The MRI, too, showed only small signs of injury. "We thought we'd come in in the morning and ask her what happened," says Hoh. But the next day, he was informed that Lamar probably had axonal shear--a complete severance of the neurons in the brain. He didn't believe it. "People at the scene said that not only did she crawl out of her car, but she walked some sixty feet," he says. "She was moaning and talking, and she was trying to help this kid that hit her. None of that would have happened if she'd had axonal shear, because that takes out all of your communication capacities instantly."

Further shocks followed. Doctors told him it was unlikely Lamar would ever open her eyes again or breathe unaided. A nurse suggested withholding feeding to avoid the moral dilemmas that ultimately face so many families of coma victims. Hoh was given a handwritten note by the relative of another patient begging him to authorize the harvesting of Lamar's organs. "We were all in a state of shock," he says. "It went from something that we didn't think was overly serious to something that was terminal."

He insisted on the feeding tube, however. And after two weeks in intensive care, Gloria Lamar opened her eyes.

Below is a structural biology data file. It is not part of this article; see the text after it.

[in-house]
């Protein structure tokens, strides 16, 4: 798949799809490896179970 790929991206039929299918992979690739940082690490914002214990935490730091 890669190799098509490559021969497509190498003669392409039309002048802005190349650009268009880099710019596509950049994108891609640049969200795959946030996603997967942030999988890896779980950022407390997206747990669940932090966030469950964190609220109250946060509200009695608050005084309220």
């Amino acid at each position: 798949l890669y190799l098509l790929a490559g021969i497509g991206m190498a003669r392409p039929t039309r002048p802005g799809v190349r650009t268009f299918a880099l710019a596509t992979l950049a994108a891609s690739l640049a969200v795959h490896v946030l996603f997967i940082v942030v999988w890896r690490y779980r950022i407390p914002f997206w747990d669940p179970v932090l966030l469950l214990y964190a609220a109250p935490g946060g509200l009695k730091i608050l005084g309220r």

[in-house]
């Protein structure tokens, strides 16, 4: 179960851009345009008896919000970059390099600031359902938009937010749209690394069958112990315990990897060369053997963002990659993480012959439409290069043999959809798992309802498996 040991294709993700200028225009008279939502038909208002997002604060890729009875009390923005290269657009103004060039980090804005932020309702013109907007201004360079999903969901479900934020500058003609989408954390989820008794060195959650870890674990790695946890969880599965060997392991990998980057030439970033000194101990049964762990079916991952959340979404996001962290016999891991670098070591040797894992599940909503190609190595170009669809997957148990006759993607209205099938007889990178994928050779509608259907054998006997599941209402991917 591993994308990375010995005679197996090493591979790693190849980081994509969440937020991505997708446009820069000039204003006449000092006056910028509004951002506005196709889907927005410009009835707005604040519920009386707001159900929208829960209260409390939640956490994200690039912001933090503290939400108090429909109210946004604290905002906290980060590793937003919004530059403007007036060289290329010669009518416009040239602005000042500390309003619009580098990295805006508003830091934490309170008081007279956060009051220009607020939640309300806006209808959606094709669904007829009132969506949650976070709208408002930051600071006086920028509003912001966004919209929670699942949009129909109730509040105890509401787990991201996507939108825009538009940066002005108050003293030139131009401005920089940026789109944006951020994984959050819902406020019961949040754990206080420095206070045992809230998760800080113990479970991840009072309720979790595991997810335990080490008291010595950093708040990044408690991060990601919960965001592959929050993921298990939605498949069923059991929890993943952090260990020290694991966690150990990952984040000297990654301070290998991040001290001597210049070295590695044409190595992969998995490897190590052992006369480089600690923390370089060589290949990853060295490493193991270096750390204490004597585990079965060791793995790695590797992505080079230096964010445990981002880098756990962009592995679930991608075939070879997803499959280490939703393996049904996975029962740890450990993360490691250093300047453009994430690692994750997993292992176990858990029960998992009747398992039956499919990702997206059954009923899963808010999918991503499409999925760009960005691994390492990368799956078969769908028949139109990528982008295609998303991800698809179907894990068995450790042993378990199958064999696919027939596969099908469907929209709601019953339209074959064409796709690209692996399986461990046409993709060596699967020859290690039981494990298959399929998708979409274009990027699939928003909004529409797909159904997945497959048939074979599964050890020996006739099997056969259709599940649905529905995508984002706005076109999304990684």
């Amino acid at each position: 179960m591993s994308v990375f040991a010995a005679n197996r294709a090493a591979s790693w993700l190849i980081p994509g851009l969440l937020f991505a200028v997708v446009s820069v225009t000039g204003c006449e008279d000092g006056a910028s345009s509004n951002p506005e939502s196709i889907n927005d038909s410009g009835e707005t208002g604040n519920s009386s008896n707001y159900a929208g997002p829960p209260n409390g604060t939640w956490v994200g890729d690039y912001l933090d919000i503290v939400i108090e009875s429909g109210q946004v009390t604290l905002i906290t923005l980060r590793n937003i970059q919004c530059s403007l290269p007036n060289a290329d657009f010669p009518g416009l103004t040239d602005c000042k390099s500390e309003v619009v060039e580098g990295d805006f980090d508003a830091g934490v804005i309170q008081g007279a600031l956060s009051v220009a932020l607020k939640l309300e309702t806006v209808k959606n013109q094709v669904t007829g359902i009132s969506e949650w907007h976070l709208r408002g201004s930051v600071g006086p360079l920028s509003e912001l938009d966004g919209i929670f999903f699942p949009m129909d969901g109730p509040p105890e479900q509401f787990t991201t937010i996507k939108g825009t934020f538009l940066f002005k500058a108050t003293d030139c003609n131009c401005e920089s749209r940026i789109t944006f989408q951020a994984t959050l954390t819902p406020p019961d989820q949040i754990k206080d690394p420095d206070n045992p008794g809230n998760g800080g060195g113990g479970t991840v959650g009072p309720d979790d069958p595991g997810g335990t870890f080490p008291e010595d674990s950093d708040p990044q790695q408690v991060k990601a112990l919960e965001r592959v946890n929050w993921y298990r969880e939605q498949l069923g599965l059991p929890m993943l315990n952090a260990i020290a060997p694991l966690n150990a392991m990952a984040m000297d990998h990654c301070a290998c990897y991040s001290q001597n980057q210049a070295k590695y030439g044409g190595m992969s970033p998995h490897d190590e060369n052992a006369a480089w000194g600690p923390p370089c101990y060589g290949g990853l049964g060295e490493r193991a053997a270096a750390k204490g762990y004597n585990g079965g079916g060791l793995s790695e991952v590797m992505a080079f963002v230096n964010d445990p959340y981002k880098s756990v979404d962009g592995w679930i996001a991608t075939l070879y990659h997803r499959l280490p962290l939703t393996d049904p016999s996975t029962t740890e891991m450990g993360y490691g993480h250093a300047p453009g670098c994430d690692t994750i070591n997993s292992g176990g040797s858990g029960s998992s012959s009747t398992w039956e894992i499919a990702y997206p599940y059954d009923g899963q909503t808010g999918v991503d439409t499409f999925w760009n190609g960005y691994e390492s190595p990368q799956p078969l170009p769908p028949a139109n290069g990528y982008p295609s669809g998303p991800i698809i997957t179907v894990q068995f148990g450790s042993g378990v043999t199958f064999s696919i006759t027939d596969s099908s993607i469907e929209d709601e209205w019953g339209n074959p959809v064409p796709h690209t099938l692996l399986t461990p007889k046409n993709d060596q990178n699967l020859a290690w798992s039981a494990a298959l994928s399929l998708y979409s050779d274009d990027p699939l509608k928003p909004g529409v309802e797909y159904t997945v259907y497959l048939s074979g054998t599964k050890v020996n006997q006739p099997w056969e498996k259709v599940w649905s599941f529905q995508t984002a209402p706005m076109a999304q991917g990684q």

"The thing that annoyed me was, there wasn't really any medical advocate for Gloria," Hoh says. "We as a family had to figure out the mystery. What to do next, what is really happening, should we get a second opinion, who's going to be the conservator, should we let her go. How is Gloria? There wasn't a single person who could tell us. There's this guy from this place and the guy from intensive care and the story from the guy on the midnight shift. There wasn't a medical advocate who knew her whole story at any given instant of time. You had to piece together the hearsay."

Eventually the family found a rehabilitation center where Lamar could receive therapy and care. She was moved to Mediplex Rehabilitation in Thornton.

Meanwhile, Bauman had been charged with vehicular assault, reckless driving and driving under the influence. Police learned that he had turned right from Highway 66 onto 75th Street--going in the opposite direction from his home. He had turned back at a bend in the road, accelerated to over 60 miles per hour in a 45-mile-per-hour zone and, although familiar with the intersection, driven straight through the stop sign.